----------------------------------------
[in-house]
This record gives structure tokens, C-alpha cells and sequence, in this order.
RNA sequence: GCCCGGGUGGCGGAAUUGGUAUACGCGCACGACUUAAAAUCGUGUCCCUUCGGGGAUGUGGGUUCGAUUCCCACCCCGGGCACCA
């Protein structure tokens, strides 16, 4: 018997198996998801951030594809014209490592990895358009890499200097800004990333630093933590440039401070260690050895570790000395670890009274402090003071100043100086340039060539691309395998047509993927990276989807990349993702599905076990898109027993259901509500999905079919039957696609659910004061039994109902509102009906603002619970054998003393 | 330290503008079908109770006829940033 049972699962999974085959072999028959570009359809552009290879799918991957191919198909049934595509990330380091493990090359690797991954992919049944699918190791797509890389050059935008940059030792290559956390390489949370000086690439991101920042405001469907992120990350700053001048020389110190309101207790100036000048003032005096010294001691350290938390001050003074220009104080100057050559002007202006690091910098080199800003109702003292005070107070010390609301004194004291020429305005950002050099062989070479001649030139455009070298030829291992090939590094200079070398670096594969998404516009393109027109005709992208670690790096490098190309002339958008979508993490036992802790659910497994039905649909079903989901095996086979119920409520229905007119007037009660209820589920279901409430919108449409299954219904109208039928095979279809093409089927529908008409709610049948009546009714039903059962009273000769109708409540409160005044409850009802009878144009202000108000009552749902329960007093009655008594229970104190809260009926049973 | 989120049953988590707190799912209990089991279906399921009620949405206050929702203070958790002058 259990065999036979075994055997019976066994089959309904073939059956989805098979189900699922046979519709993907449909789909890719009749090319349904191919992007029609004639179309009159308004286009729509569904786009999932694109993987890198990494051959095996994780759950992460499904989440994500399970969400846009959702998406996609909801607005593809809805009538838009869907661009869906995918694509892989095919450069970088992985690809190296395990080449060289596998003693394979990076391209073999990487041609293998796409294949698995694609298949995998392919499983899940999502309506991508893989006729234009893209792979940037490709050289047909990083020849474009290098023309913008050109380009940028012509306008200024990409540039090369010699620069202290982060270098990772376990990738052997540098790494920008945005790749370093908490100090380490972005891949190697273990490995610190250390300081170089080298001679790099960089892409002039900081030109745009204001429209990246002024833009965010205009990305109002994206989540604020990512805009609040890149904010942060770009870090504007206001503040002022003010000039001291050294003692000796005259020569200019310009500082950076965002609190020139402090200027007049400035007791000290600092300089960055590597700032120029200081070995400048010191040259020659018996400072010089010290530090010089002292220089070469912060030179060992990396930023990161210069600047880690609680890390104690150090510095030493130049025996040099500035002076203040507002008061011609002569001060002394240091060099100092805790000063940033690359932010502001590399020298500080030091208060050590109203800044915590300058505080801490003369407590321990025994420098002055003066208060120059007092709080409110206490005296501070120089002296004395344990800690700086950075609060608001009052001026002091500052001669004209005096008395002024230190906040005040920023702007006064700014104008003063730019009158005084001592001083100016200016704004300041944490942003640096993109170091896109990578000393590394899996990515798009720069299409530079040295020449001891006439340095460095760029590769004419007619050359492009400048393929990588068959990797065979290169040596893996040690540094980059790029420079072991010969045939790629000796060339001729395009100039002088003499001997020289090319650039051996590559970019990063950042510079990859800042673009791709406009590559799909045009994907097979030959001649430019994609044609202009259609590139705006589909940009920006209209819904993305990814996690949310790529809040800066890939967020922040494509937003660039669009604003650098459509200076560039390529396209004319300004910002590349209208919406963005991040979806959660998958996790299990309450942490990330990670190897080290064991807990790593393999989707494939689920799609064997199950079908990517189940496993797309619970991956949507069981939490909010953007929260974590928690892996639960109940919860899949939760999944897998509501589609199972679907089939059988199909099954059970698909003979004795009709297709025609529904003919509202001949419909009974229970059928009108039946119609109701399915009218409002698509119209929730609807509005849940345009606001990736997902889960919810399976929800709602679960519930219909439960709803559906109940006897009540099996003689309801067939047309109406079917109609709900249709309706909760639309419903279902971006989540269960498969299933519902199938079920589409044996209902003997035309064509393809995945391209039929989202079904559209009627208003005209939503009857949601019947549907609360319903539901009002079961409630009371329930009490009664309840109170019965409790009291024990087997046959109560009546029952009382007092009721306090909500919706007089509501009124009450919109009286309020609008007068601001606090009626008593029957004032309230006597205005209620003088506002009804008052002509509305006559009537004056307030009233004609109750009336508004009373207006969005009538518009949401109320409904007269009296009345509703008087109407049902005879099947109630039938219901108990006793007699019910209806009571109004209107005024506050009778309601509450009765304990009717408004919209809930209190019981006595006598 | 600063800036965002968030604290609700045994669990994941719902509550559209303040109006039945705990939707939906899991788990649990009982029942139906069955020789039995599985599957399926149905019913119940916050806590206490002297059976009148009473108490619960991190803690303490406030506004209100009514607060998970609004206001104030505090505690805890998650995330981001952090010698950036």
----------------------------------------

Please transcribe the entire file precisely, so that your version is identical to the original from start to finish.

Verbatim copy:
[in-house]
This record gives structure tokens, C-alpha cells and sequence, in this order.
RNA sequence: GCCCGGGUGGCGGAAUUGGUAUACGCGCACGACUUAAAAUCGUGUCCCUUCGGGGAUGUGGGUUCGAUUCCCACCCCGGGCACCA
């Protein structure tokens, strides 16, 4: 018997198996998801951030594809014209490592990895358009890499200097800004990333630093933590440039401070260690050895570790000395670890009274402090003071100043100086340039060539691309395998047509993927990276989807990349993702599905076990898109027993259901509500999905079919039957696609659910004061039994109902509102009906603002619970054998003393 | 330290503008079908109770006829940033 049972699962999974085959072999028959570009359809552009290879799918991957191919198909049934595509990330380091493990090359690797991954992919049944699918190791797509890389050059935008940059030792290559956390390489949370000086690439991101920042405001469907992120990350700053001048020389110190309101207790100036000048003032005096010294001691350290938390001050003074220009104080100057050559002007202006690091910098080199800003109702003292005070107070010390609301004194004291020429305005950002050099062989070479001649030139455009070298030829291992090939590094200079070398670096594969998404516009393109027109005709992208670690790096490098190309002339958008979508993490036992802790659910497994039905649909079903989901095996086979119920409520229905007119007037009660209820589920279901409430919108449409299954219904109208039928095979279809093409089927529908008409709610049948009546009714039903059962009273000769109708409540409160005044409850009802009878144009202000108000009552749902329960007093009655008594229970104190809260009926049973 | 989120049953988590707190799912209990089991279906399921009620949405206050929702203070958790002058 259990065999036979075994055997019976066994089959309904073939059956989805098979189900699922046979519709993907449909789909890719009749090319349904191919992007029609004639179309009159308004286009729509569904786009999932694109993987890198990494051959095996994780759950992460499904989440994500399970969400846009959702998406996609909801607005593809809805009538838009869907661009869906995918694509892989095919450069970088992985690809190296395990080449060289596998003693394979990076391209073999990487041609293998796409294949698995694609298949995998392919499983899940999502309506991508893989006729234009893209792979940037490709050289047909990083020849474009290098023309913008050109380009940028012509306008200024990409540039090369010699620069202290982060270098990772376990990738052997540098790494920008945005790749370093908490100090380490972005891949190697273990490995610190250390300081170089080298001679790099960089892409002039900081030109745009204001429209990246002024833009965010205009990305109002994206989540604020990512805009609040890149904010942060770009870090504007206001503040002022003010000039001291050294003692000796005259020569200019310009500082950076965002609190020139402090200027007049400035007791000290600092300089960055590597700032120029200081070995400048010191040259020659018996400072010089010290530090010089002292220089070469912060030179060992990396930023990161210069600047880690609680890390104690150090510095030493130049025996040099500035002076203040507002008061011609002569001060002394240091060099100092805790000063940033690359932010502001590399020298500080030091208060050590109203800044915590300058505080801490003369407590321990025994420098002055003066208060120059007092709080409110206490005296501070120089002296004395344990800690700086950075609060608001009052001026002091500052001669004209005096008395002024230190906040005040920023702007006064700014104008003063730019009158005084001592001083100016200016704004300041944490942003640096993109170091896109990578000393590394899996990515798009720069299409530079040295020449001891006439340095460095760029590769004419007619050359492009400048393929990588068959990797065979290169040596893996040690540094980059790029420079072991010969045939790629000796060339001729395009100039002088003499001997020289090319650039051996590559970019990063950042510079990859800042673009791709406009590559799909045009994907097979030959001649430019994609044609202009259609590139705006589909940009920006209209819904993305990814996690949310790529809040800066890939967020922040494509937003660039669009604003650098459509200076560039390529396209004319300004910002590349209208919406963005991040979806959660998958996790299990309450942490990330990670190897080290064991807990790593393999989707494939689920799609064997199950079908990517189940496993797309619970991956949507069981939490909010953007929260974590928690892996639960109940919860899949939760999944897998509501589609199972679907089939059988199909099954059970698909003979004795009709297709025609529904003919509202001949419909009974229970059928009108039946119609109701399915009218409002698509119209929730609807509005849940345009606001990736997902889960919810399976929800709602679960519930219909439960709803559906109940006897009540099996003689309801067939047309109406079917109609709900249709309706909760639309419903279902971006989540269960498969299933519902199938079920589409044996209902003997035309064509393809995945391209039929989202079904559209009627208003005209939503009857949601019947549907609360319903539901009002079961409630009371329930009490009664309840109170019965409790009291024990087997046959109560009546029952009382007092009721306090909500919706007089509501009124009450919109009286309020609008007068601001606090009626008593029957004032309230006597205005209620003088506002009804008052002509509305006559009537004056307030009233004609109750009336508004009373207006969005009538518009949401109320409904007269009296009345509703008087109407049902005879099947109630039938219901108990006793007699019910209806009571109004209107005024506050009778309601509450009765304990009717408004919209809930209190019981006595006598 | 600063800036965002968030604290609700045994669990994941719902509550559209303040109006039945705990939707939906899991788990649990009982029942139906069955020789039995599985599957399926149905019913119940916050806590206490002297059976009148009473108490619960991190803690303490406030506004209100009514607060998970609004206001104030505090505690805890998650995330981001952090010698950036």